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McKenna announces COVID-19 infrastructure funding

McKenna announces COVID-19 infrastructure funding

OTTAWA — Federal Minister of Infrastructure and Communities Catherine McKenna has announced a new $3.3-billion COVID-19 Resilience funding stream that accelerates spending under the Investing in Canada Infrastructure Program.

An Aug. 5 statement said the Investing in Canada plan is being adjusted so that provinces and territories can use federal funding to act quickly on a range of pandemic-resilient infrastructure projects. Examples given are retrofitting schools to deal with the pandemic, upgrading hospitals and long-term care homes to deal with social distancing requirements, and building new parks, cycling and walking paths, promoting better health.

Disaster mitigation projects that protect against floods and fires will also be supported through the accelerated funding program.

The statement said the changes are “designed as short-term measures to address the current situation while we continue to work towards the long-term infrastructure objectives, including better public transit, more high-speed broadband, wastewater infrastructure and clean energy projects.”

The changes will help get more projects underway faster, and support longer-term goals of sustainable, economically healthy, low-carbon, and inclusive communities, McKenna said at a media conference.

Under a new COVID-19 stream, projects will be eligible for a larger federal cost share – up to 80 per cent for provinces, municipalities and not-for-profit organizations in provinces, and raising it to 100 per cent for remote, northern and territorial projects designated under the new stream. There will be a simplified funding application process and accelerated approvals, the release said.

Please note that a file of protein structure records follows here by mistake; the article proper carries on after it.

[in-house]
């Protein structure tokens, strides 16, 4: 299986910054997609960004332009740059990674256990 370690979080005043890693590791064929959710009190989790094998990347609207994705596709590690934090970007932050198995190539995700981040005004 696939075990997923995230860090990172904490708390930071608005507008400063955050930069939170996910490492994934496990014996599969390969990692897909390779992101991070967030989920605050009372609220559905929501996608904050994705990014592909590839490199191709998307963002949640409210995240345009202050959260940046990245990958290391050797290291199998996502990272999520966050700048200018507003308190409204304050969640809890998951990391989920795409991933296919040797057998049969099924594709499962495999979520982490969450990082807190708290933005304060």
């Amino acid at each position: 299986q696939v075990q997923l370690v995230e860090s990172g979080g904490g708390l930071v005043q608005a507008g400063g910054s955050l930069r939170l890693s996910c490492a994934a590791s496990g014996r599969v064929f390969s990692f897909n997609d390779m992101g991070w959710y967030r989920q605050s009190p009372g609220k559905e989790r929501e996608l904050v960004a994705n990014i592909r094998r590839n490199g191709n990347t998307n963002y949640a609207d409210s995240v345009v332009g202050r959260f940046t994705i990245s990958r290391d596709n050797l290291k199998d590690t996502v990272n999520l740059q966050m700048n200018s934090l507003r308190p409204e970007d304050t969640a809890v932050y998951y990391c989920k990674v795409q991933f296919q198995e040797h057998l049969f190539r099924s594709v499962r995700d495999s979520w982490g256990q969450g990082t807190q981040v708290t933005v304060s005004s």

The Investing in Canada Infrastructure Program is delivered through bilateral agreements with the provinces and territories.

To be eligible for funding under the COVID-19 Resilience stream, the project’s eligible costs must be under $10 million, construction must be started no later than Sept. 30, 2021, and it must be completed by the end of 2021 (or by the end of 2022 in the territories and in remote communities).

Eligibility criteria in the program’s existing streams has also been expanded. For projects that can start before Sept. 30, 2021, the following additional flexibilities are available:

  • Public Transit stream: now allows standalone pathways and active transportation projects as well as public sector inter-community commuter transit services and public sector commuter ferry infrastructure that are not part of an existing transit system.
  • Green Infrastructure stream: also allows standalone pathways and active transportation projects.
  • Rural and Northern Infrastructure stream: mobile and cellular projects under the broadband category; and energy efficiency or reliability projects for communities on established electricity grids under the Arctic Energy Fund.

“Our government recognizes that with the health and economic challenges presented by COVID-19, we need to support Canadians to protect their health, improve their quality of life, and create jobs. That’s why we’ve changed our infrastructure program to make it easier to invest in making schools and long-term care facilities safe for children and aging parents and to build projects that make it easier for people to get out and exercise and appreciate nature,” said McKenna.

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